Do I Have to Talk to My Nurse Case Manager in Georgia?

Nurse Case Manager

You’ve suffered an injury at work, and you get a call from a friendly nurse case manager. That should be a good thing, right? Wrong!

As helpful as they claim to be, nurse case managers are really interfering with your workers’ comp claim – and not to your benefit. 

They are paid representatives of workers’ comp insurance companies, which means they are helping the insurance company rather than the injured employee.

Nurse case managers show up when someone is injured at work because they have been hired by the insurance company in hopes the nurse case managers will save them money. That’s the cold, hard truth.

I know that seems harsh, especially because the vast majority of times, nurses are on Team Patient. Usually, nurses are lifesavers and heroes.

But at some point, certain nurses find themselves working for insurance companies and their role shift from Team Patient to Team Insurance Company. 

Let me explain in more detail. 

What Is the Role of a Nurse Case Manager?

The role of a nurse case manager is to help claims adjusters manage the medical care of injured workers.

As part of this strategy, nurse case managers act as a liaison between the patient, the medical team, and the insurance company. 

Since they communicate directly with the insurance company (and are paid by the insurance company), it can open the door to a whole world of problems for the patient.

The Nurse Case Manager Is Not Your Advocate

According to, one of the main roles of nurse case managers is to “work with insurance companies to help patients receive the most cost-effective care available.”

Typically, when an insurance company hires a nurse case manager, it is because they want to save money, hence their role of finding the “most cost-effective care available.”

This means they are looking to save money for the insurance company, not looking out for you.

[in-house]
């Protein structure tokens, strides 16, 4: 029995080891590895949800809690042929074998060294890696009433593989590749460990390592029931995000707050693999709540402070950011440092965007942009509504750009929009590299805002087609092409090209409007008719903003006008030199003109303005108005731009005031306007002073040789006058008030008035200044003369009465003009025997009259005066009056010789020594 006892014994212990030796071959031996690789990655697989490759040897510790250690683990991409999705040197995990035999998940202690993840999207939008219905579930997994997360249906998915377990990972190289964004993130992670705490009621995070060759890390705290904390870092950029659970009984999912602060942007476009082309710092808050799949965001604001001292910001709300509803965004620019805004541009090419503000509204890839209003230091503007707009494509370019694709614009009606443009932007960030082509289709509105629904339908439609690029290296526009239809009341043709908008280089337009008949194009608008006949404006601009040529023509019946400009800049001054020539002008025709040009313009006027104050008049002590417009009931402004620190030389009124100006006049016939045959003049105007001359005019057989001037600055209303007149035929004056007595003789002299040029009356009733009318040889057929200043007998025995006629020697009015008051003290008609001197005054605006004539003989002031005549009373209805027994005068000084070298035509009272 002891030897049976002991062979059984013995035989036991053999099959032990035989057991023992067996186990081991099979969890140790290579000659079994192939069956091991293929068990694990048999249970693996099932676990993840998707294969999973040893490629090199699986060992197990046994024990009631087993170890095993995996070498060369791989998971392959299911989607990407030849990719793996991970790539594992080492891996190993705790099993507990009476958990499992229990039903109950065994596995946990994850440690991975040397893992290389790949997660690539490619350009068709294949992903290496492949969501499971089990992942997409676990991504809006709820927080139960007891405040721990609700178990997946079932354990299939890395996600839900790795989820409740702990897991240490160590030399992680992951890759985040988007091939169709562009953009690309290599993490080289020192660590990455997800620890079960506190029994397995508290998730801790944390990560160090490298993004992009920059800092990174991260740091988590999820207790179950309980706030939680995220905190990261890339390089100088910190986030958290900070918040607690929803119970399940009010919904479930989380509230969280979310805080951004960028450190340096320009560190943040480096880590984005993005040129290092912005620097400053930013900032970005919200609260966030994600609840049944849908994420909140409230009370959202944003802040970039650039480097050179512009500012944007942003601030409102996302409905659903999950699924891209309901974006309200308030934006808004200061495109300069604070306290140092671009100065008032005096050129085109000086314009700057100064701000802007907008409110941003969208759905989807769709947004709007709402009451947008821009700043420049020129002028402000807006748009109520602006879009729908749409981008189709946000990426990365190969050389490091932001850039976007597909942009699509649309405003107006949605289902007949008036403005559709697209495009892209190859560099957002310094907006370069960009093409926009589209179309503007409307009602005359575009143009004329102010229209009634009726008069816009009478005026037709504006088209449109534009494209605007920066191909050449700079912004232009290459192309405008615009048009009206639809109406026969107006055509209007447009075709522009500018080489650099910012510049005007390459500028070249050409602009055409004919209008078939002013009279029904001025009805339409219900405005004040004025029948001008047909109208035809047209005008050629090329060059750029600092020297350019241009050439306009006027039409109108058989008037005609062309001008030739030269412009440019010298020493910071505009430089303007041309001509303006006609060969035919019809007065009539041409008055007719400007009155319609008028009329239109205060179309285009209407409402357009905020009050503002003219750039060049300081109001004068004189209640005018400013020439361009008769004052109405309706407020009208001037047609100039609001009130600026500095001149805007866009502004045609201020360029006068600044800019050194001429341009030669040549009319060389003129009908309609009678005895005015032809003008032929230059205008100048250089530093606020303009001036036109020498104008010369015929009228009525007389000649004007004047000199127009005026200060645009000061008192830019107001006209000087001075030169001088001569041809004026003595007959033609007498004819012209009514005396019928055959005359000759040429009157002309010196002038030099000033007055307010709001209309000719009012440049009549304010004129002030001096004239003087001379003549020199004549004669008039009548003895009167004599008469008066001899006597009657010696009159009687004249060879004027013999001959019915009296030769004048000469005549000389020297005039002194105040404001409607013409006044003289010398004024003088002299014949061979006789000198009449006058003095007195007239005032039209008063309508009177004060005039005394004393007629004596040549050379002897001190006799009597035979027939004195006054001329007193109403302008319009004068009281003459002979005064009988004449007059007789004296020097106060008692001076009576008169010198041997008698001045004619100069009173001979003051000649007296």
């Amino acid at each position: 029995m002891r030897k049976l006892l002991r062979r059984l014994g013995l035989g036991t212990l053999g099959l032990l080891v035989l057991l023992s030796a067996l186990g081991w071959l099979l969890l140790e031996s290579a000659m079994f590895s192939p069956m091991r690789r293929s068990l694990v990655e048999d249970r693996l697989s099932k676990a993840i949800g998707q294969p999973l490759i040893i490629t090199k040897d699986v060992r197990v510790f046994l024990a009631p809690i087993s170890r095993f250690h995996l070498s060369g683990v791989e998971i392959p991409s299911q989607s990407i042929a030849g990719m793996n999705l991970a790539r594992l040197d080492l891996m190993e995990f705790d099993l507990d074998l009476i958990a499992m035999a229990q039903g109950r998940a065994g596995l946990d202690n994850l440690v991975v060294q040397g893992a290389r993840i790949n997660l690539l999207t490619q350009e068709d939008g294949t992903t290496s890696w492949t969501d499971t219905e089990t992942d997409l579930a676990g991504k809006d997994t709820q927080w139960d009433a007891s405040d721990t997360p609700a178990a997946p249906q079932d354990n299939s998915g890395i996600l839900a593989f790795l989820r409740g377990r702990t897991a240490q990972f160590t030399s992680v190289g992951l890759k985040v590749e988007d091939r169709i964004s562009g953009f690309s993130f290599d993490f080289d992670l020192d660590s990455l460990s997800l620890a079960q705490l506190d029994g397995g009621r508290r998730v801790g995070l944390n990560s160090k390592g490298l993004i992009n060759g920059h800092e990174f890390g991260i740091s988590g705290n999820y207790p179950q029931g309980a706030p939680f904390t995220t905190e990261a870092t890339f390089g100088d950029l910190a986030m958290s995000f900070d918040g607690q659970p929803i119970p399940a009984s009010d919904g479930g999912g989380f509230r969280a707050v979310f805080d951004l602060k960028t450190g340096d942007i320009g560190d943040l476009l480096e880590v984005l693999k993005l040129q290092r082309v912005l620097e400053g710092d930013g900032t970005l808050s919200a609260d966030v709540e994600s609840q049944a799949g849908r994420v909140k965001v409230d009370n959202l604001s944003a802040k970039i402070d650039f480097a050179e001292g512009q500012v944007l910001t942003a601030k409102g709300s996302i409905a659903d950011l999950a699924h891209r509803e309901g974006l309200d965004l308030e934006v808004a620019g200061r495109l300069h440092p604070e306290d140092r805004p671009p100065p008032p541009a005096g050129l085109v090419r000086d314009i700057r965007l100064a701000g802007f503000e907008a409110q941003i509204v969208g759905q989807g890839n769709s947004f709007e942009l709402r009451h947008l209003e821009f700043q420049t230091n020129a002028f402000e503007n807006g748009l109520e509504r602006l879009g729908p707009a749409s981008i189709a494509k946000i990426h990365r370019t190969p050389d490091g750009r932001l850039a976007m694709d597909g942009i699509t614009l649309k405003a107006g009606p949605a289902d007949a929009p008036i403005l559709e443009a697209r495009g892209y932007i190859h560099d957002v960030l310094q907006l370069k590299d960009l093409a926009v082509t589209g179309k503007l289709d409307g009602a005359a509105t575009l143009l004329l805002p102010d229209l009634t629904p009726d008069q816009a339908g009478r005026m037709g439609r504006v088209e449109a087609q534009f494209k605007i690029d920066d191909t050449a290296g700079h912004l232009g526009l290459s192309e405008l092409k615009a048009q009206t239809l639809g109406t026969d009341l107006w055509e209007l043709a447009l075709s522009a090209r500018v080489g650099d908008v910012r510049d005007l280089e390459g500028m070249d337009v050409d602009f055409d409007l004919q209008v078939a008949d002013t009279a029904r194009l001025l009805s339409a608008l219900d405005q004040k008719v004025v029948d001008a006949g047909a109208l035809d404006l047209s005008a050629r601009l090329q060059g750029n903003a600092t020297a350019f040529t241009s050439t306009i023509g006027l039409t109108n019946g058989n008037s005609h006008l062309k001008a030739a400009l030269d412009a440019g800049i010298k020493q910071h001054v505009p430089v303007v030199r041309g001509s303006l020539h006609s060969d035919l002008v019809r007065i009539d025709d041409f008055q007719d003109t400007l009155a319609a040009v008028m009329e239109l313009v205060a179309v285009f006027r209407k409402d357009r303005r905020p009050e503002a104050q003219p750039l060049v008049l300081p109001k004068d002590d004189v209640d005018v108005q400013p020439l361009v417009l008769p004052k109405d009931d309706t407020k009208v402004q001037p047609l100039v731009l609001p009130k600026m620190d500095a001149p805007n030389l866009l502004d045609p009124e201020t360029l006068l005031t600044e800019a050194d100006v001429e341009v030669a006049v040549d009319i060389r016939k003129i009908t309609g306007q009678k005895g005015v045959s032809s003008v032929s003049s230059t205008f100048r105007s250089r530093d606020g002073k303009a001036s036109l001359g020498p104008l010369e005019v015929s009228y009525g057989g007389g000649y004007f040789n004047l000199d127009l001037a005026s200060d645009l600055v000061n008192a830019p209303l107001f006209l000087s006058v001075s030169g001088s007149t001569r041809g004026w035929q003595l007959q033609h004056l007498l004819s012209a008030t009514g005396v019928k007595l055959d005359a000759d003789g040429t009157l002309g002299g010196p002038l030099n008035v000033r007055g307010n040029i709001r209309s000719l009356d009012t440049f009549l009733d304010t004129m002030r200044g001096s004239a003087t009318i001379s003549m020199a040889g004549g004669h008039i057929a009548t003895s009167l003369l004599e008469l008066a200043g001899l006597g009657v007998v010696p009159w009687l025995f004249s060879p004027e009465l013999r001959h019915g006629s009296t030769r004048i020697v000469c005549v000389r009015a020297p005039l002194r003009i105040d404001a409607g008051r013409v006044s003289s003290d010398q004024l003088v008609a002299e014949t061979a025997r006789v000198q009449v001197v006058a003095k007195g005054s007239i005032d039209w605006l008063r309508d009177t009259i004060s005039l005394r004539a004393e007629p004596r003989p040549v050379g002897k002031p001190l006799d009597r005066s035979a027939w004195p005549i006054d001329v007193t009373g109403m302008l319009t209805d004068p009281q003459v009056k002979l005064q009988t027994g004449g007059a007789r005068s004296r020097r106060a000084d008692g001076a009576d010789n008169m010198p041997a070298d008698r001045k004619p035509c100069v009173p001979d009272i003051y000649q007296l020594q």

Nurse case managers help insurance companies save money by cutting costs, such as pressuring doctors to send employees back to work as soon as possible with as little medical treatment as possible. 

And they intentionally try to find dirt on a patient to help the insurance company get out of paying injured employees what they deserve.

Why Workers’ Comp Insurance Companies Love Nurse Case Managers

Again, sorry to be harsh, but a nurse case manager is not your friend. No matter how friendly the person seems.

Their role is to save insurance companies money. It is the whole reason why they are hired by insurance companies.

According to Business Insurance, “Although they are an added expense, nurse case managers can significantly reduce the duration and cost of workers’ compensation claims by guiding injured employees’ medical treatment and return-to-work efforts. […] Nurse case managers have shaved an average of $6,100 off medical and indemnity costs for the workers’ comp claims on which they were involved, producing a return on investment of 8-to-1.”

This is a direct quote from an article geared to an audience of insurance companies and business owners encouraging them to see the cost benefits of nurse case managers.

In addition, a study by Liberty Mutual Insurance also encourages buyers and brokers of workers’ comp to utilize nurse case managers. Their study found, “The results answer the claim profession’s long-standing question about how much impact nurses have on workers compensation claims.  In fact, those claims that involved a nurse had:

  • 18 percent lower future medical costs
  • 26 percent lower overall claim costs
  • 15 percent faster claim resolution.”

They use these numbers to convince people to hire nurse case managers. Why? Because it LOWERS COSTS!

Quality of care isn’t a factor. Money is. 

The Problem with a Nurse Case Manager Managing Appointments

Nurse case managers often want to help manage appointments.

Sure, it sounds helpful.

The problem is that this puts the nurse case manager in the driver’s seat, and they control when you go to appointments and when you reschedule or cancel.